So you saw the Oscars. Big upset that Crash won. But when the nominates are split down the middle between best picture and best director nominees this is what the academy does: split it. Ang Lee became the first Asian to win the best director award.

Of the films released in India, King Kong won three - sound mixing, sound editing and best visual effects; Memoirs of a Geisha won three too - Best cinematography, best art direction and one award I don't even remember.

Apart from best picture, Crash won best editing and best original screenplay.
Clooney, winning the best supporting actor for Syrianna, delivered the best line of the evening. "So I won't be winning for best director.''

Reese Witherspoon won for best actress for portral of June Cartey in Walk the Line. Philip Seymour Hoffman, who won for best actor for Capote, thanked his mother for passing on her passions to him. ``We are at party, Mom,'' Hoffman said, adding, "Be proud, Mom. Because, I am proud of you.''

Saturday, March 04, 2006

First strike: Vaiko

The finest hour in Tamil Nadu politics: Jayalalithaa

We were humiliated
by the DMK: Vaiko

Furious DMK cadres burning a huge effigy of Vaiko after he decided to have an ``electoral alliance'' (read not an idealogical alliance) with the AIADMK

A suitable ally?

This should be filed under mindspace in my blog, cause there is really no space for politics. This will be my first political blog. May be I will blog the entire elections. Watch out guys.

The Marumalarchi Dravida Munnetra Kazhagam (MDMK) on March 4 (Saturday) decided to leave the Democratic Progressive Alliance (DPA), the main Opposition in Tamil Nadu, and join hands with Chief Minister J Jayalalithaa's AIADMK to fight the upcoming elections.
The elections, scheduled for May 8, will be a fight between the two Dravidian parties - Karunanidhi's DMK and the AIADMK. Vaiko's u-turn, after he asserted last week that he will not quit the DPA and UPA at the Centre, came a day after Karunanidhi offered the MDMK leader 22 seats to contest in 234-member Tamil Nadu Assembly. Vaiko has asked that 25 seats be given to his party, Karunanidhi said at his party's statewide conference in Tiruchy.
At first glance, Vaiko's disgust for DMK's high handedness seems justified.
The fate of the two national parties is already known. The Congress, which has a marginal presence in Tamil Nadu and a new state president, will remain with the DPA. The Bharatiya Janata Party (BJP) is likely to go it alone as it had already announced earlier.
Vaiko's decision comes in the same week as Dalit Panthers of India (DPI) leader Tirumavalan's move to join hands with Jaya.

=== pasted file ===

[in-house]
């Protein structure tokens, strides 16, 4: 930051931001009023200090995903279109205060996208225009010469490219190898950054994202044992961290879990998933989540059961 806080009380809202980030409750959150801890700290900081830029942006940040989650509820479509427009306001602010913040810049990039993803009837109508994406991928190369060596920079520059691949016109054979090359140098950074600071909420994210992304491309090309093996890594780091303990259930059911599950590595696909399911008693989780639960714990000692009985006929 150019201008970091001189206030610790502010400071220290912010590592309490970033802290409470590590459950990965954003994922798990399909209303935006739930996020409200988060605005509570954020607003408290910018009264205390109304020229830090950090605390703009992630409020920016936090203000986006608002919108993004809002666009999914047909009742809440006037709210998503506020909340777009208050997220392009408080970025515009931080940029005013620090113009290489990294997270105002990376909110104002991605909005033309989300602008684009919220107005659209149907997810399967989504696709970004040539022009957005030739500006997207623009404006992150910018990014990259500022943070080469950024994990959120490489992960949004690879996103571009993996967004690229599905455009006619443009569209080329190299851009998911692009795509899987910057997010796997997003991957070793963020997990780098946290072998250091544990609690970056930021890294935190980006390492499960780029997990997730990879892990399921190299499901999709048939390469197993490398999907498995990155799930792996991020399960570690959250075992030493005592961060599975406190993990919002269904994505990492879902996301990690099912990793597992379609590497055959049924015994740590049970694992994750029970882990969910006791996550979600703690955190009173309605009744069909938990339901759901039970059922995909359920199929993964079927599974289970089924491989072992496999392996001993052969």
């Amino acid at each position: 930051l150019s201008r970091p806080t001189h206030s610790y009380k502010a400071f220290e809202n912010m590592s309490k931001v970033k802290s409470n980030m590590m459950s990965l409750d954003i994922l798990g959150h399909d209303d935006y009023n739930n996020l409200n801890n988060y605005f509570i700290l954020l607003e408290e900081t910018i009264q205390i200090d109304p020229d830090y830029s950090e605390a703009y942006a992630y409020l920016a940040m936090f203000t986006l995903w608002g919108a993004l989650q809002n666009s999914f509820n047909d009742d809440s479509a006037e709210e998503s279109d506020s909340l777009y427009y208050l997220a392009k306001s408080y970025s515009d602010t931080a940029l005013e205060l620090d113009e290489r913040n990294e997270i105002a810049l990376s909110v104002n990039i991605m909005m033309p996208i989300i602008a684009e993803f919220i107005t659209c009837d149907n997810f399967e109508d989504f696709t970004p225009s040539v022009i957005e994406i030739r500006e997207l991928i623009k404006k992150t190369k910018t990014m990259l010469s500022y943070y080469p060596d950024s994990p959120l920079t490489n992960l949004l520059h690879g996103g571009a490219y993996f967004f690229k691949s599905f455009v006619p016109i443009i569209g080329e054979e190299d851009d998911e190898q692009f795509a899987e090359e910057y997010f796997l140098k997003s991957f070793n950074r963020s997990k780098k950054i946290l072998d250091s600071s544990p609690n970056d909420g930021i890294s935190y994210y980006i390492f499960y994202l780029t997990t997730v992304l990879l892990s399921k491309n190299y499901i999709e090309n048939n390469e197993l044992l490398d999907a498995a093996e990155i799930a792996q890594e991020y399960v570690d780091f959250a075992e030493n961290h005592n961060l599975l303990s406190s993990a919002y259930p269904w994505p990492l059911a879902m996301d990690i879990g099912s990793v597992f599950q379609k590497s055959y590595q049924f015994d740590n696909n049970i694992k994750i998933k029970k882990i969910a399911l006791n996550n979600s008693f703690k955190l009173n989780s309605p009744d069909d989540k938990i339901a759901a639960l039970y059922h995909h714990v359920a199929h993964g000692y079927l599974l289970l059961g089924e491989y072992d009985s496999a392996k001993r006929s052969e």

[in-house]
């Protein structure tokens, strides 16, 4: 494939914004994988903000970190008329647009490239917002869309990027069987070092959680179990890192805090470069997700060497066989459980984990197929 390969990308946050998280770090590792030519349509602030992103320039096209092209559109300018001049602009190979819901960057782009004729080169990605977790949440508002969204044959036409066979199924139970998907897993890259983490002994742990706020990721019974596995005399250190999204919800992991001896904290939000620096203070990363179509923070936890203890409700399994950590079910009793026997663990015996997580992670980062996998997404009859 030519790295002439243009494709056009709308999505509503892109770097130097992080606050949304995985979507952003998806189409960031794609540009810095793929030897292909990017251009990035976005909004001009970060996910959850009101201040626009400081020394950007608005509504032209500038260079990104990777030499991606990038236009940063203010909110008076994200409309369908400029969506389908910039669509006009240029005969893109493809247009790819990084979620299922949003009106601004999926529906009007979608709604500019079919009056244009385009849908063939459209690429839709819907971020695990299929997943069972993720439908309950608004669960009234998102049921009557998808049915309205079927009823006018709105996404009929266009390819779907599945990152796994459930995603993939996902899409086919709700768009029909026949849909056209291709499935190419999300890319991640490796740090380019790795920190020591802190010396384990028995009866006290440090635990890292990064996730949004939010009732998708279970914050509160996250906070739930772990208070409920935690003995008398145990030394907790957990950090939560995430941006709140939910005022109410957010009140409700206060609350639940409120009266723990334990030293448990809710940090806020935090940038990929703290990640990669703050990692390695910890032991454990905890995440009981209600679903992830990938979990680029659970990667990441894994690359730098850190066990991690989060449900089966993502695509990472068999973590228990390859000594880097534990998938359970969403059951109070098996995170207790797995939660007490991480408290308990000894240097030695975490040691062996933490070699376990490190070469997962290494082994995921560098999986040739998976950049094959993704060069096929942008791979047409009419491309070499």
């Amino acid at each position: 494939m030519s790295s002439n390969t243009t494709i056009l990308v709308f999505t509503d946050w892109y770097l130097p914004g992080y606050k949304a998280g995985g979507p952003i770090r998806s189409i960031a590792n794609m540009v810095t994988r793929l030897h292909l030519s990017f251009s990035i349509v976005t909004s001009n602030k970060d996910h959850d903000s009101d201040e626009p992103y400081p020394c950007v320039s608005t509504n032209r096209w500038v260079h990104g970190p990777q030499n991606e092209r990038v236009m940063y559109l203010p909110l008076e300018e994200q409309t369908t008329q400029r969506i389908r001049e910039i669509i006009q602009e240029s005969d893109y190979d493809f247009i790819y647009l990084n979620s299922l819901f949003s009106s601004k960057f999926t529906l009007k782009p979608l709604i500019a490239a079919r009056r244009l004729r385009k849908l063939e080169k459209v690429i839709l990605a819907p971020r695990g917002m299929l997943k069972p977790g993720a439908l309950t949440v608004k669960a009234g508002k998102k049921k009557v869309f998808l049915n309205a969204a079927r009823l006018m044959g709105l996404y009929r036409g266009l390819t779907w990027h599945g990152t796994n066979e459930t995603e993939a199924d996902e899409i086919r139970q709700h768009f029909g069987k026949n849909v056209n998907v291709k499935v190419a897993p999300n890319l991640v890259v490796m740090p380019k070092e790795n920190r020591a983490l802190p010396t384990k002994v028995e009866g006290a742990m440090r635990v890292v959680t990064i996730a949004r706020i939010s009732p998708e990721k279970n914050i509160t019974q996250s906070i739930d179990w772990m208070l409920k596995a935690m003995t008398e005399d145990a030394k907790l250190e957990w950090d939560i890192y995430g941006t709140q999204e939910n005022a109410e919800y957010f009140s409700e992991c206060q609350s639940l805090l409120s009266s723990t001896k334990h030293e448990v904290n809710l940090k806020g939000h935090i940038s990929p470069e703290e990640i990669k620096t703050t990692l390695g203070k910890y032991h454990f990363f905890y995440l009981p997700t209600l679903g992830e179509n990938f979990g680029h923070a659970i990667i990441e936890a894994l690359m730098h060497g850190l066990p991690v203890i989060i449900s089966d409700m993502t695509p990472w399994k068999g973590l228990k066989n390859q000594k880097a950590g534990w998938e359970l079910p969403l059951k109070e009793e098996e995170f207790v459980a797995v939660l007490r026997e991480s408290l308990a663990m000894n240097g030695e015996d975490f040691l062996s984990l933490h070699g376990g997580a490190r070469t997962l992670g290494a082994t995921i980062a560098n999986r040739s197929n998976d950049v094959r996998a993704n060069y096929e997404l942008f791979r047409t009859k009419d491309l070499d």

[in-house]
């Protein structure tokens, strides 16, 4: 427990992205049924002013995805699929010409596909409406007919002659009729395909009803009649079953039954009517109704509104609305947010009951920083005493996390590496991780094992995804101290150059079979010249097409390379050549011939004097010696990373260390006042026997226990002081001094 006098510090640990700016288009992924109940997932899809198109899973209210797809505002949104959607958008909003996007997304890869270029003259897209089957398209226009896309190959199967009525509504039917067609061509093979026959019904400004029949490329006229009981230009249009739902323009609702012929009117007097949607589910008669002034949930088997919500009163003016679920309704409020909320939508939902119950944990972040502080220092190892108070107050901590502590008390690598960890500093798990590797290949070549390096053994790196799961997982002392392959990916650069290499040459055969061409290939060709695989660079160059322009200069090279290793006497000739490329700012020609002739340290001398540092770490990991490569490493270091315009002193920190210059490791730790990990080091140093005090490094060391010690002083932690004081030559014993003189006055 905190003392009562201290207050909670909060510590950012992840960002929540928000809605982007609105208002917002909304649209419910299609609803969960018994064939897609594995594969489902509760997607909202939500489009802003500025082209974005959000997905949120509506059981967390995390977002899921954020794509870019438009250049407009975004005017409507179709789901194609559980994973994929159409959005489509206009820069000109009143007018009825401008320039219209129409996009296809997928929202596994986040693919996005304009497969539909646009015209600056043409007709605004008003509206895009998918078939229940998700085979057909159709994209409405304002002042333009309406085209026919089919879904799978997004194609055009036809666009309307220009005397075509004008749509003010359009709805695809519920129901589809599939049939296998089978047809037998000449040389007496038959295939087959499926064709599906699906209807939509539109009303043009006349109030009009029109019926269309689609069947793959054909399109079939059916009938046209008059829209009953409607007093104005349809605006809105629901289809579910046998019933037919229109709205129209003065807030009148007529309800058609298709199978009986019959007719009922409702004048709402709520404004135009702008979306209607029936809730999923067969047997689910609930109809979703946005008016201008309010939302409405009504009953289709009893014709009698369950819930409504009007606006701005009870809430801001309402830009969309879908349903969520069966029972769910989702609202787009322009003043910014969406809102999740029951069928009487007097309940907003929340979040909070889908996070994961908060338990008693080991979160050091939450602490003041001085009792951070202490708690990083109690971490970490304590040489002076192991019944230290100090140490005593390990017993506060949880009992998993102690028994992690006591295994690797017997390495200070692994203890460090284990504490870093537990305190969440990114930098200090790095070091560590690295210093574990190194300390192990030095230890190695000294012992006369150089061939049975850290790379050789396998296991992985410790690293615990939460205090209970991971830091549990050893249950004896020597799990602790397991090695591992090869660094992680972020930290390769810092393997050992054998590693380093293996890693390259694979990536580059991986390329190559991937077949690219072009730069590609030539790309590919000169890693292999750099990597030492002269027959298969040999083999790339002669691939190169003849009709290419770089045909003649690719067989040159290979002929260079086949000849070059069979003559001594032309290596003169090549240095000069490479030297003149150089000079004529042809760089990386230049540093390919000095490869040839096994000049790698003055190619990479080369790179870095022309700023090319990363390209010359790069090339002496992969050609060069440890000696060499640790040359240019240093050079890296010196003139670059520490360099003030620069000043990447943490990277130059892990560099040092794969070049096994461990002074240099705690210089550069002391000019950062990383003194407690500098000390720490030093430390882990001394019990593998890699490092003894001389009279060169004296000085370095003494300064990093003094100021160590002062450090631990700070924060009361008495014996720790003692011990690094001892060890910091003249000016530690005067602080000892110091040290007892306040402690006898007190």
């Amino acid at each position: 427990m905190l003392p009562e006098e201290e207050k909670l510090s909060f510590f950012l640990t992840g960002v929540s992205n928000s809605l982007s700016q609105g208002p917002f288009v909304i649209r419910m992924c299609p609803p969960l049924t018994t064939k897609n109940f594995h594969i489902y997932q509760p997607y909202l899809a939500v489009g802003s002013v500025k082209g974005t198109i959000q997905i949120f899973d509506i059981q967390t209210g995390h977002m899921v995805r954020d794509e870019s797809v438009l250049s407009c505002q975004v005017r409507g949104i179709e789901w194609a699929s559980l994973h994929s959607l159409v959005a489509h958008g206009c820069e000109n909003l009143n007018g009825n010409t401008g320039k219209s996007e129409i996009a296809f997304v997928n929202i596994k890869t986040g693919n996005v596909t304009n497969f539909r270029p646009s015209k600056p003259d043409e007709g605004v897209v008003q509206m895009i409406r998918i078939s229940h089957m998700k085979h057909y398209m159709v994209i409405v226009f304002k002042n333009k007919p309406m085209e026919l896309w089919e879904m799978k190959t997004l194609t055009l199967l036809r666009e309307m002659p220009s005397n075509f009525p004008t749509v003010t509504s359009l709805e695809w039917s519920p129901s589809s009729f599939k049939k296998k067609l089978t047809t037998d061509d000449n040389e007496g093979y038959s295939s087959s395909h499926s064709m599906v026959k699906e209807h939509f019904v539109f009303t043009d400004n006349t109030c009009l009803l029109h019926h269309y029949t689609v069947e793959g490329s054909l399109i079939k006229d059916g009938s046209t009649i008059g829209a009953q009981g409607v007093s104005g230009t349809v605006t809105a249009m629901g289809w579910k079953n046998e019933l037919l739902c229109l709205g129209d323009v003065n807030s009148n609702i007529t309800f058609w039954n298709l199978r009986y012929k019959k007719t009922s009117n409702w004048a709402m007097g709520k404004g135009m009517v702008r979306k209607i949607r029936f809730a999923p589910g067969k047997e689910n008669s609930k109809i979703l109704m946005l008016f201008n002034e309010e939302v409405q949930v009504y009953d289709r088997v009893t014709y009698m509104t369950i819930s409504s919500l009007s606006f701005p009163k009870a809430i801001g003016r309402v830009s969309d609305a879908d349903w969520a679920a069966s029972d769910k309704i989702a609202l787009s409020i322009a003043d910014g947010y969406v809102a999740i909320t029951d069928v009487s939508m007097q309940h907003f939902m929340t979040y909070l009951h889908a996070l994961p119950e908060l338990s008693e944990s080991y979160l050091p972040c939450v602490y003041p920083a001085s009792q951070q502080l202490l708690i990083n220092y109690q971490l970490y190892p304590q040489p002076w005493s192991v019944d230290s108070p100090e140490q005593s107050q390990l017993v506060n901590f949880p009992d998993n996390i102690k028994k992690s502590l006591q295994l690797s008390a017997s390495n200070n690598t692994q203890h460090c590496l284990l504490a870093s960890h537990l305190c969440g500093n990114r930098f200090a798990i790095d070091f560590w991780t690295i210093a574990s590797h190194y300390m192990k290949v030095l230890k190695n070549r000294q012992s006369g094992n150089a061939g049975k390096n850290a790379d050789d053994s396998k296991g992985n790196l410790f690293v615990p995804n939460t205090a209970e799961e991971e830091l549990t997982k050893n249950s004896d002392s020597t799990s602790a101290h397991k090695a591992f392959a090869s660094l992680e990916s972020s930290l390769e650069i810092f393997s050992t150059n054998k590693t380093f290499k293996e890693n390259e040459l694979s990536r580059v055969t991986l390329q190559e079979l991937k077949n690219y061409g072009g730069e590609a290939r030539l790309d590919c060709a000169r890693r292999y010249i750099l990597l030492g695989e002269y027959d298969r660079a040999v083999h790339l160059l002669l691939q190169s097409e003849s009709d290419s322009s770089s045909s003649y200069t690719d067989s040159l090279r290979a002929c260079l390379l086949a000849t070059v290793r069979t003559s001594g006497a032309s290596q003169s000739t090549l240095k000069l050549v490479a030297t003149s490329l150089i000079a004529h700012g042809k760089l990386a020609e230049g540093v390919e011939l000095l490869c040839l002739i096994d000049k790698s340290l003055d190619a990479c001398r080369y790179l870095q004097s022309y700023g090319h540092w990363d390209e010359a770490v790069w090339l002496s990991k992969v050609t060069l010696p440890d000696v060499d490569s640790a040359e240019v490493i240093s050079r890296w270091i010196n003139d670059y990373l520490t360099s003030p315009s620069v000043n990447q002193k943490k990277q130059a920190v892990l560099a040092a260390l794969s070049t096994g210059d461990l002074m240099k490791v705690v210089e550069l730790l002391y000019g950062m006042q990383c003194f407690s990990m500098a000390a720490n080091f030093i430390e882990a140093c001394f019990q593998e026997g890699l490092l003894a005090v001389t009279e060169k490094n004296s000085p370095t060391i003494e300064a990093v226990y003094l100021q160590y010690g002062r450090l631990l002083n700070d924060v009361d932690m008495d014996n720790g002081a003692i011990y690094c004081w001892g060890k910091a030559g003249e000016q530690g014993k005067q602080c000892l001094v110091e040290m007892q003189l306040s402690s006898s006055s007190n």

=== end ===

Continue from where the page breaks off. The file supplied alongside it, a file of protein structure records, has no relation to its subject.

The MDMK and AIADMK are now left with the difficult task of explaining to the people and to their party cadre why Vaiko's arrest under POTA for his alleged pro-LTTE speaches is suddenly a non-issue. Just how Vaiko will explain this bizarre but expected turn of events is still unclear.
Meanwhile, the election promises to be viciously fought. Vaiko's arrest under POTA, Karunanidhi's midnight arrest, the TN government's efforts to provide relief to the Tsunami affected and the widespread criticism against this, the flood relief effort and the all too avoidable stampede in a Chennai school, all seem irrelevant now.
This election seems to based on pure maths rather than anything else. And if DMK carries the rest of the alliance with it even after the seat sharing charade ends, then it looks to me that the DPA would win.
I would not like to underestimate Jaya, but the difference between getting 25% of the votes and 35%, which would ensure a certain victory is all important. And Jaya has only Tiruvamalavan and Vaiko on her side now. The BJP may choose to go in for a last minute tie-up with Jaya. When campaigning begins much of what I said will be forgotten and a lot more will be dug up.
By enacting the Bill to take over SCV and Hathway, Jaya has ensured that this election is going to be vicious. A couple days later after the Bill was passed in the Assembly, Stalin and thousands of DMK men were arrested.
Jaya, traditionally thought to be the more corrupt of the Dravidian leaders, is also the more efficient. Her rule between 1991-96 and the present term have both been a flourishing period for the TN economy.